Using the online software Jamulus, internationally renowned composer, Alistair Zaldua worked with mentor, Alwynne Pritchard to develop the experimental piece performed almost 2 years later at Goldsmith campus.
In March 2022, the Contemporary Music Research Unit welcomed internationally renowned composers Alwynne Pritchard and Alistair Zaldua to showcase their long-distance collaboration at Deptford Town Hall. The duet worked via online improvisation rehearsal for 8 months, developing their practice and hosting key discussions remotely from Canterbury, Manchester and Norway between 2021- 2022.
What are you here to talk about?
In summary, we’re discussing the fundamentals of this online practice, addressing both its benefits and limitations. The performance at Goldsmiths formed part of a mini tour of shows across the UK, presenting the work developed remotely Alwynne and other collaborators during the COVID-19 pandemic.
Although, working and developing an improvisational practice online was more demanding than initially expected, the different experiences of practicing were something I came to reflect upon after the project developed and we moved towards in-person rehearsals. Although a concert presentation doesn’t allow me to summarize all my research findings, it did allow me to share the result of an iterative approach to practice research with others who may be considering or working already in online collaboration.
Why is it important for us to be talking about this type of practice?
This is an important topic in the industry to discuss, especially with the latest developments in technology (and most recently a global pandemic) where addressing both the benefits and limitations of online collaboration can help students, staff and performers bridge the gap in practice when faced with distance, busy schedules or travel restrictions. One of the main problems we face with online music was the individual experience of sound and environment, how it influences practice and the way we create music. This is because the tendency with free improvisation is for musicians either to respond and react to each other or play in parallel.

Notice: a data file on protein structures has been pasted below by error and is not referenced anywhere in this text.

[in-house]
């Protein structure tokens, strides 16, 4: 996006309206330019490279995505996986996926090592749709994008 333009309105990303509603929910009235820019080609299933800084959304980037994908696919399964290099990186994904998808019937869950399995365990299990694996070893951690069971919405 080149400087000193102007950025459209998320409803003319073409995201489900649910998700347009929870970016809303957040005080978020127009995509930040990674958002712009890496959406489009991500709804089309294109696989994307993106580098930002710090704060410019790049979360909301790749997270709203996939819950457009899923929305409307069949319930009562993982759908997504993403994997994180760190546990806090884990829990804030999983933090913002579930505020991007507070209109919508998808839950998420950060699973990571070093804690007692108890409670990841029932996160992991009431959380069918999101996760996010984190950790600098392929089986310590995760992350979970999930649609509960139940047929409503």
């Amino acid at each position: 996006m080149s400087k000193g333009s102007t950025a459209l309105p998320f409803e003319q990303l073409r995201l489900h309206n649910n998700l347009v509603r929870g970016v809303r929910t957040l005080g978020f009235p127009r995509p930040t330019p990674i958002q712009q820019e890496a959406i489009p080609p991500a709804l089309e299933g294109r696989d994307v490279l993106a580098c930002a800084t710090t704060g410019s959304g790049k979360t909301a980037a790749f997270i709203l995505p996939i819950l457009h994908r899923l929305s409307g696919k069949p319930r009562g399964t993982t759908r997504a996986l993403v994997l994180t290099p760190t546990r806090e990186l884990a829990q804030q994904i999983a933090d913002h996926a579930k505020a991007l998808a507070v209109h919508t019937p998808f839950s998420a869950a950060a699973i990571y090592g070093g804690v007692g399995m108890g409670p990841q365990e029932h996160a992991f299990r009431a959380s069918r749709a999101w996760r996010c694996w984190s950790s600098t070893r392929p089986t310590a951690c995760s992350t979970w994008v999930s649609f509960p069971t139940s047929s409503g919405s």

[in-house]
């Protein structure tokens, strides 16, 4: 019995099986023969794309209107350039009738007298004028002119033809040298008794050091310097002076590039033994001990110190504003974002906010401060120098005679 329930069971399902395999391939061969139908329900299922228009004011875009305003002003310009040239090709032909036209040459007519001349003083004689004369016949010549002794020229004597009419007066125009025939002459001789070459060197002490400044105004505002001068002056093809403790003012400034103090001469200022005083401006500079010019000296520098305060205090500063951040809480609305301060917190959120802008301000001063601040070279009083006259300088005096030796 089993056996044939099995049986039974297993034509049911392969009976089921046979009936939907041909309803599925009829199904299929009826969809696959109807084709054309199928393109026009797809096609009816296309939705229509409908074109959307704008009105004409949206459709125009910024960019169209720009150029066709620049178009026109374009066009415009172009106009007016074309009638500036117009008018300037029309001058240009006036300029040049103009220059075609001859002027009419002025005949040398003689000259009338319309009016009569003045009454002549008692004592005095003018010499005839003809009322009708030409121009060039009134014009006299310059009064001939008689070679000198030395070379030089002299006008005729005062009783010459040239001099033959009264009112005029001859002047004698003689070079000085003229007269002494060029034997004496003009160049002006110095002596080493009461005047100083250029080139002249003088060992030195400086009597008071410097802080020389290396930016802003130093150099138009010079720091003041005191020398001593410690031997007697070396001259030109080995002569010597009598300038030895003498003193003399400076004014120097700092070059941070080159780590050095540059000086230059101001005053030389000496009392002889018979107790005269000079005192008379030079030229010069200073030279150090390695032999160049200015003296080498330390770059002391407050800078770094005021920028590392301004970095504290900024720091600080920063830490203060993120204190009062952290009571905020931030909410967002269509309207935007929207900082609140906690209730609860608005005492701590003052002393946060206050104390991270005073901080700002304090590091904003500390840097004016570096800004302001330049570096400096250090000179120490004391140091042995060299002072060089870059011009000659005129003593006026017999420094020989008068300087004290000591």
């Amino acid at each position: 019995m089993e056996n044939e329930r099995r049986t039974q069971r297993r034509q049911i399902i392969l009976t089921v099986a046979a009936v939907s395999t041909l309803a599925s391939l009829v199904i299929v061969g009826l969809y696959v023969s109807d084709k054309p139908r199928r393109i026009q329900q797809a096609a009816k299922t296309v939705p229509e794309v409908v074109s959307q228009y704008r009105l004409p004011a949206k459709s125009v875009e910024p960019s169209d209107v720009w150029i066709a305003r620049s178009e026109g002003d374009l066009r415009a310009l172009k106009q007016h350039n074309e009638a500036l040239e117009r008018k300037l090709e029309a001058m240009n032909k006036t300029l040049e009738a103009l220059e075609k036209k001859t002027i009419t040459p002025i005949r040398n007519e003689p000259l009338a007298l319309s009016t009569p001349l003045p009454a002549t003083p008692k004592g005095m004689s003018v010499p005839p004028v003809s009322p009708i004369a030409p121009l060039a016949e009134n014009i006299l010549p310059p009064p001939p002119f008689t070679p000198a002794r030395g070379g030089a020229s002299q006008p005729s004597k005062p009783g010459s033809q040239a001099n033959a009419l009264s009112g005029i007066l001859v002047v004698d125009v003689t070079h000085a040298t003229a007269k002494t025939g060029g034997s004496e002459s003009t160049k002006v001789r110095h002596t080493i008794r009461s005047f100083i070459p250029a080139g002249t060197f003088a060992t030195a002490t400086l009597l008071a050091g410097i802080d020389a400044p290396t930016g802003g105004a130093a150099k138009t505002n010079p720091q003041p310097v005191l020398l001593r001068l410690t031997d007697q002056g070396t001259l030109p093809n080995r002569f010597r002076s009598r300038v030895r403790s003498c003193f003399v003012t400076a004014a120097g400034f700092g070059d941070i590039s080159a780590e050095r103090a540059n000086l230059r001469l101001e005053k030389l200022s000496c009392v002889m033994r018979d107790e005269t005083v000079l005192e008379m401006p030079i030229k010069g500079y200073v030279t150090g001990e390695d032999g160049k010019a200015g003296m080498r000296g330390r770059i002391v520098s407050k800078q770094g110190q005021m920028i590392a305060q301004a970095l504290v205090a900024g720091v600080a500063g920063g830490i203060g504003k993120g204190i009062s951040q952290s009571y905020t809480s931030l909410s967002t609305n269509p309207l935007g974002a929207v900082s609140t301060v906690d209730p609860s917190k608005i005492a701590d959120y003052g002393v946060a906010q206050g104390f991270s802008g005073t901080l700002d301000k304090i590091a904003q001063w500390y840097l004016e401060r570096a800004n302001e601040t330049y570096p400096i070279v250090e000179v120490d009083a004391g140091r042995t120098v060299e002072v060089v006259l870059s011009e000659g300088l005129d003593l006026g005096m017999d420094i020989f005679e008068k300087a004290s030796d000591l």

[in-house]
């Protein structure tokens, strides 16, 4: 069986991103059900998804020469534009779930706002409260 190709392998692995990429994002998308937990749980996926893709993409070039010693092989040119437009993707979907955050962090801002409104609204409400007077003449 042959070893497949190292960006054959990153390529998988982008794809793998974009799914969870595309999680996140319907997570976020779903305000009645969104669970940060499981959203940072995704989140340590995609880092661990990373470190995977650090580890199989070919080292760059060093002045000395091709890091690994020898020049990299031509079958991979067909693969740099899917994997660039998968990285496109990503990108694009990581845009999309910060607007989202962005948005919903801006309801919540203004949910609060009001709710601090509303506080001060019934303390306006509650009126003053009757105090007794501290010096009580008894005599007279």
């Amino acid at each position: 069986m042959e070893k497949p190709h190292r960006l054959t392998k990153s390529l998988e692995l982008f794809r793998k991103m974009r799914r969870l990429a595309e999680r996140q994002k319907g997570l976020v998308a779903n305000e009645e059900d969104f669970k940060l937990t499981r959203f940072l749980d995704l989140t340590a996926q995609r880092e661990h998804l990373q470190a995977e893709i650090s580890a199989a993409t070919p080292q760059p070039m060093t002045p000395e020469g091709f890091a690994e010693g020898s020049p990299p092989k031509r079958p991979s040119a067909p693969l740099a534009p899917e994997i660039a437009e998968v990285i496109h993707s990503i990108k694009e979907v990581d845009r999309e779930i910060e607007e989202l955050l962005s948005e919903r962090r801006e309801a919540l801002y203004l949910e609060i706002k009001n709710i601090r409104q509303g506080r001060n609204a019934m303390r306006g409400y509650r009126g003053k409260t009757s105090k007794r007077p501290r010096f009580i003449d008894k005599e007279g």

Although this has a decisive impact on how you play, it is also a key characteristic of how our musical activity unfolded and worked, even in the limitations of an online setting. With other kinds of music-making activities, specifically where a score is involved and rhythmic coordination is key, the limitations of rehearsing online may more apparent.
Why is online improvisation important to the Goldsmiths community?
Many meetings, tutorials and lectures take place remotely today, either via Teams or with other similar interfaces. Utilizing online platforms for musical collaboration is a creative tool and resource that can help aspiring and current artists, in both practice without the restrictions of distance, and in the management their performance energies – learning to control to withhold their total efforts until the showcasing event.
I found that practice over Jamulus helped me to ‘hold back’ until our performance at Goldsmiths, seeing practice sessions as the buildup to unleashing all my musical energy for that had been saved for the most important occasion. It is therefore my hope that this project might present an example for researchers, at any level, at Goldsmiths the opportunity that can be explored in online music making.
More on Alistair Zaldua
Alistair Zaldua is a composer of contemporary, experimental, and improvised music, based in Manchester. His research focuses on the relationship between notation and improvisation and in collaborative processes. His album remote music (2020) was funded by a grant from ACE and consists of a set of open form postcard pieces, realised for multiple violins. In 2021 he was awarded a Virtual Partner Residency with the Goethe Institute to work on a project for trombone and live electronics with trombonist Andrew Digby (Stuttgart); in 2023 this project will be realised in collaboration with the Experimental Studio, Freiburg. He will be attending the RMA Study Group Music 30 June to 2 July 2023 to address processes of collective music-making in Birmingham.